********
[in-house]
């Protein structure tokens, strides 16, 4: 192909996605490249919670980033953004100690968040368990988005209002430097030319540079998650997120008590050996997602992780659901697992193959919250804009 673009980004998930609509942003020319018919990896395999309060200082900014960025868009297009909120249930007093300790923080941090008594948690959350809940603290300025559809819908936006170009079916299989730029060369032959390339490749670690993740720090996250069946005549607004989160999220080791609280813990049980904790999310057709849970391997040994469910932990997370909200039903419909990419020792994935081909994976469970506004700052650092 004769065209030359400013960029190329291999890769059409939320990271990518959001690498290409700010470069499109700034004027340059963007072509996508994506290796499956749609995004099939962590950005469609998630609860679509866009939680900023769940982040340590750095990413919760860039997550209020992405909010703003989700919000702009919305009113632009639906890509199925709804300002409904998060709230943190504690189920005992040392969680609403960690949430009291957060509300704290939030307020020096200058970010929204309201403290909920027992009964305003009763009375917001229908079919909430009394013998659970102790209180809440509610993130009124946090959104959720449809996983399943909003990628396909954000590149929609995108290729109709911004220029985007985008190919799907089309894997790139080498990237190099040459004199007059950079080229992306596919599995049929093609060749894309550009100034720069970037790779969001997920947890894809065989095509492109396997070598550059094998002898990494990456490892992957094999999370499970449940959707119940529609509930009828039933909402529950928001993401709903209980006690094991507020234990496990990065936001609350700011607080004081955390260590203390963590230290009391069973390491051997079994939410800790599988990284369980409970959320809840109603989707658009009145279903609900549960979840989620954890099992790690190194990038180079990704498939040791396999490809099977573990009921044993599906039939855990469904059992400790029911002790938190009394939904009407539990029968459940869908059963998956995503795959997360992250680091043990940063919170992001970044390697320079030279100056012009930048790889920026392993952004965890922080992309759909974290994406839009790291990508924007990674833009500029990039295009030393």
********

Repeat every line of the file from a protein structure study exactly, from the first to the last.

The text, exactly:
[in-house]
């Protein structure tokens, strides 16, 4: 192909996605490249919670980033953004100690968040368990988005209002430097030319540079998650997120008590050996997602992780659901697992193959919250804009 673009980004998930609509942003020319018919990896395999309060200082900014960025868009297009909120249930007093300790923080941090008594948690959350809940603290300025559809819908936006170009079916299989730029060369032959390339490749670690993740720090996250069946005549607004989160999220080791609280813990049980904790999310057709849970391997040994469910932990997370909200039903419909990419020792994935081909994976469970506004700052650092 004769065209030359400013960029190329291999890769059409939320990271990518959001690498290409700010470069499109700034004027340059963007072509996508994506290796499956749609995004099939962590950005469609998630609860679509866009939680900023769940982040340590750095990413919760860039997550209020992405909010703003989700919000702009919305009113632009639906890509199925709804300002409904998060709230943190504690189920005992040392969680609403960690949430009291957060509300704290939030307020020096200058970010929204309201403290909920027992009964305003009763009375917001229908079919909430009394013998659970102790209180809440509610993130009124946090959104959720449809996983399943909003990628396909954000590149929609995108290729109709911004220029985007985008190919799907089309894997790139080498990237190099040459004199007059950079080229992306596919599995049929093609060749894309550009100034720069970037790779969001997920947890894809065989095509492109396997070598550059094998002898990494990456490892992957094999999370499970449940959707119940529609509930009828039933909402529950928001993401709903209980006690094991507020234990496990990065936001609350700011607080004081955390260590203390963590230290009391069973390491051997079994939410800790599988990284369980409970959320809840109603989707658009009145279903609900549960979840989620954890099992790690190194990038180079990704498939040791396999490809099977573990009921044993599906039939855990469904059992400790029911002790938190009394939904009407539990029968459940869908059963998956995503795959997360992250680091043990940063919170992001970044390697320079030279100056012009930048790889920026392993952004965890922080992309759909974290994406839009790291990508924007990674833009500029990039295009030393």